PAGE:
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Does a Child Conceived After the Father’s Death Have Inheritance Rights?


In vitro fertilization (IVF) allows couples who have difficulty conceiving a child on their own to successfully become pregnant. The IVF process allows donor parents to store sperm and egg samples for later conception. But this can also raise some interesting probate questions when those samples are used to conceive a child after the father’s death.

United States Court of Appeals: Husband’s Will Did Not Contemplate Wife Using IVF After He Died

A recent United States Court of Appeals, Steele v. Commissioner of Social Security, addressed just such a case. This case involves a couple who conceived a son through IVF. Sometime later, the husband signed a will that left all of his property to his wife. If she failed to survive him, however, the will left all of the husband’s tangible personal property to his “then living” children. The will further defined the husband’s family to include his wife, his living children, and any “later-born or adopted children.”

The husband died about 18 months after signing his will. After his death, the wife elected to use her late husband’s sperm to conceive a second child through IVF. After that child was born, the wife sought survivor benefits from the Social Security Administration (SSA). Under federal law, the surviving spouse and unmarried minor children of anyone who has worked at least 10 years and paid into Social Security is eligible for such benefits. In this case, the widow claimed the child conceived after her husband’s death was an eligible recipient.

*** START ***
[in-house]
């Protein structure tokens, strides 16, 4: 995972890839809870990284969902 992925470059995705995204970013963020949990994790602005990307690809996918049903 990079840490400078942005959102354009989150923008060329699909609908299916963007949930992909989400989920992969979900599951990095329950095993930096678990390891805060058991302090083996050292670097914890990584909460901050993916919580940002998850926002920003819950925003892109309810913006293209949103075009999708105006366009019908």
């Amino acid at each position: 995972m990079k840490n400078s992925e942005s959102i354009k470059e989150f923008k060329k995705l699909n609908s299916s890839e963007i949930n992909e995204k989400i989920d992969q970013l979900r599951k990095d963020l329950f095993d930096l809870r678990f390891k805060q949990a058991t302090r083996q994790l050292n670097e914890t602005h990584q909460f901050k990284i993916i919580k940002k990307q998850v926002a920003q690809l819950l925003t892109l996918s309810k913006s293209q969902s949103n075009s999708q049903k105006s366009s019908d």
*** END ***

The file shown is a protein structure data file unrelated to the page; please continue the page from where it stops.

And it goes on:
The SSA disagreed. It held that under federal law, the child was not eligible because they were not considered an intestate heir under Florida law. The widow appealed that determination through the federal courts, ultimately reaching the 11th Circuit Court of Appeals. The 11th Circuit then asked the Florida Supreme Court to determine the relevant issues of state law.

Specifically, the Supreme Court had to decide whether Florida Statutes § 742.17 granted any inheritance rights to the child. This statute provides:

A child conceived from the eggs or sperm of a person or persons who died before the transfer of their eggs, sperm, or pre embryos to a woman’s body shall not be eligible for a claim against the decedent’s estate unless the child has been provided for by the decedent’s will.

In this particular case, the Florida Supreme Court held that the child was not “provided for” in the father’s will. Although the will contemplated children who might be born and alive after the will itself was executed, it did not “acknowledge[] the possibility of children being conceived after [his] death.” More to the point, the will left all of the husband’s property to his wife if she survived him, which she did. So there was no scenario where the second child has any claim against the father’s probate estate. As such, the Supreme Court declined to rule on whether there was any scenario where Florida law allowed a “posthumously conceived child” to inherit from an intestate father’s estate.

Contact Mark R. Manceri, P.A., Today

The question of whether someone is a lawful heir can often be tricky, as demonstrated in the case above. So if you are involved in a similar legal dispute, it is best to consult with a qualified Pompano Beach omitted heir lawyer who can review your situation and advise you of your rights. Contact the offices of Mark R. Manceri, P.A., today to schedule a consultation.




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